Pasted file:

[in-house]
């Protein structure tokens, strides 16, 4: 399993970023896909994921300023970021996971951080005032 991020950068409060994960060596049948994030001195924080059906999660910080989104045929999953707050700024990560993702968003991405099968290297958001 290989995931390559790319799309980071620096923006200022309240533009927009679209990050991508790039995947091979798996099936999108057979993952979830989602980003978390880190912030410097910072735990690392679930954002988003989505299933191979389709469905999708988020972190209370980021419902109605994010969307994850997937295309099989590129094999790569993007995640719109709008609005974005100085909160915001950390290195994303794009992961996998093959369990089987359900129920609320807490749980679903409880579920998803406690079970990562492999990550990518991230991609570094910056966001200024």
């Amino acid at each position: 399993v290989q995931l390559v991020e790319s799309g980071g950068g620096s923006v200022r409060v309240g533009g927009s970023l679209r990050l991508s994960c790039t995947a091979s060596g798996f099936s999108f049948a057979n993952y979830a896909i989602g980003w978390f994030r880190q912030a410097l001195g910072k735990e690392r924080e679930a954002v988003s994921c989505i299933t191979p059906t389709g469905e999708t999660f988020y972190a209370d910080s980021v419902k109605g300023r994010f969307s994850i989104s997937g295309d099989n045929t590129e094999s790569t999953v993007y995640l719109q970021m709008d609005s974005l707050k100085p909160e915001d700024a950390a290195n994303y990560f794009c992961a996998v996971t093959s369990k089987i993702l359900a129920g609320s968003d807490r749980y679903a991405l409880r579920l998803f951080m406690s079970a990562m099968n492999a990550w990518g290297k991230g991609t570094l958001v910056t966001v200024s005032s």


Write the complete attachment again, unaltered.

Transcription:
[in-house]
């Protein structure tokens, strides 16, 4: 399993970023896909994921300023970021996971951080005032 991020950068409060994960060596049948994030001195924080059906999660910080989104045929999953707050700024990560993702968003991405099968290297958001 290989995931390559790319799309980071620096923006200022309240533009927009679209990050991508790039995947091979798996099936999108057979993952979830989602980003978390880190912030410097910072735990690392679930954002988003989505299933191979389709469905999708988020972190209370980021419902109605994010969307994850997937295309099989590129094999790569993007995640719109709008609005974005100085909160915001950390290195994303794009992961996998093959369990089987359900129920609320807490749980679903409880579920998803406690079970990562492999990550990518991230991609570094910056966001200024």
């Amino acid at each position: 399993v290989q995931l390559v991020e790319s799309g980071g950068g620096s923006v200022r409060v309240g533009g927009s970023l679209r990050l991508s994960c790039t995947a091979s060596g798996f099936s999108f049948a057979n993952y979830a896909i989602g980003w978390f994030r880190q912030a410097l001195g910072k735990e690392r924080e679930a954002v988003s994921c989505i299933t191979p059906t389709g469905e999708t999660f988020y972190a209370d910080s980021v419902k109605g300023r994010f969307s994850i989104s997937g295309d099989n045929t590129e094999s790569t999953v993007y995640l719109q970021m709008d609005s974005l707050k100085p909160e915001d700024a950390a290195n994303y990560f794009c992961a996998v996971t093959s369990k089987i993702l359900a129920g609320s968003d807490r749980y679903a991405l409880r579920l998803f951080m406690s079970a990562m099968n492999a990550w990518g290297k991230g991609t570094l958001v910056t966001v200024s005032s």